99 F3d 400 United States v. Marcel
99 F.3d 400
UNITED STATES of America, Appellee
Raul MARCEL, Defendant.
Raul Lobos, also known as Raul Oliviera, also known as Raul
Lobos-Oliviera and Juan Xavier Huerl Guerrero,
also known as Xavier Uriel, Defendants-Appellants.
Nos. 95-1099, 95-1133.
United States Court of Appeals, Second Circuit.
Dec. 8, 1995.
NOTICE: THIS SUMMARY ORDER MAY NOT BE CITED AS PRECEDENTIAL AUTHORITY, BUT MAY BE CALLED TO THE ATTENTION OF THE COURT IN A SUBSEQUENT STAGE OF THIS CASE, IN A RELATED CASE, OR IN ANY CASE FOR PURPOSES OF COLLATERAL ESTOPPEL OR RES JUDICATA. SEE SECOND CIRCUIT RULE 0.23.
APPEARING FOR APPELLEE: JULIE A. CLARK, Brooklyn, NY, for Raul Lobos.
FRANCISCO SERRANO-WALKER, New York, NY, for Juan Xavier Hurel-Guerrero.
MICHELE R.M. CAMPBELL, Assistant United States District Attorney, Eastern District of New York.
Before ALTIMARI, JACOBS, Circuit Judges, and CONNER, District Judge.
This cause came on to be heard on the transcript of record from the United States District Court for the Eastern District of New York and was argued by counsel.
ON CONSIDERATION WHEREOF, IT IS HEREBY ORDERED, ADJUDGED AND DECREED that the judgment of the District Court is hereby affirmed.
Defendants Raul Lobos and Juan Xavier Hurel Guerrero appeal from their convictions in the United States District Court for the Eastern District of New York (Trager, J.), following guilty pleas to conspiracy to distribute and possession with intent to distribute cocaine, in violation of 21 U.S.C. § 841(a)(1). For the reasons set forth below, we affirm both convictions.
On May 18, 1993, Lobos transported 20 kilograms of cocaine from Puerto Rico to New York. On May 28, 1993, other participants in the conspiracy brought another 15 kilograms to New York. Lobos was also scheduled to transport drugs on that trip, but he became fearful of discovery and abandoned his participation for that day.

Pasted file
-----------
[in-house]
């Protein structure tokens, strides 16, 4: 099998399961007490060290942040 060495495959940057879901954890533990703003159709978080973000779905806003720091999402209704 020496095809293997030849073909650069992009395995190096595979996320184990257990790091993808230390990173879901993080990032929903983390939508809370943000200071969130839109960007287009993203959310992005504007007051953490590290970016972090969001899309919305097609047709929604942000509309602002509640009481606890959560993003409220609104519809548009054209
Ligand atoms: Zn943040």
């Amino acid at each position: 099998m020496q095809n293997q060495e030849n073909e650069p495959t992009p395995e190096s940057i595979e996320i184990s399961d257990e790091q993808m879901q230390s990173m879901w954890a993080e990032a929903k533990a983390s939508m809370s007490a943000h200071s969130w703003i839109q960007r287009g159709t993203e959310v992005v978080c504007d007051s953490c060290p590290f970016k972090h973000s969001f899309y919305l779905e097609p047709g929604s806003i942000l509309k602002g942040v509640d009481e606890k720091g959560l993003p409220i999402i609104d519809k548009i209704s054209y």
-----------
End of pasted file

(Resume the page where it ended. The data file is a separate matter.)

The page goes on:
On August 15, 1993, four suitcases were transported to New York, each containing 13 kilograms of cocaine. Lobos and Marcel (who pled guilty and cooperated with the Government) took two of the suitcases. Two women, Scott and Garcia, took the other two suitcases. An employee at the San Juan, Puerto Rico, airport named Hurel provided the four with colored stickers to put on the suitcases to avoid inspection. Upon their arrival in New York, Scott and Garcia plus two other co-conspirators were arrested. With the cooperation of those arrested, the police later apprehended Lobos, Hurel, and Marcel. In August 1994, Lobos and Hurel were indicted on various drug charges. On September 9, 1994, Lobos and Hurel both pled guilty to one count of conspiracy to distribute and possess with intent to distribute cocaine.
On February 10, 1995, a Fatico hearing was held for both Lobos and Hurel; Marcel and one other co-conspirator, Osorio, testified for the Government.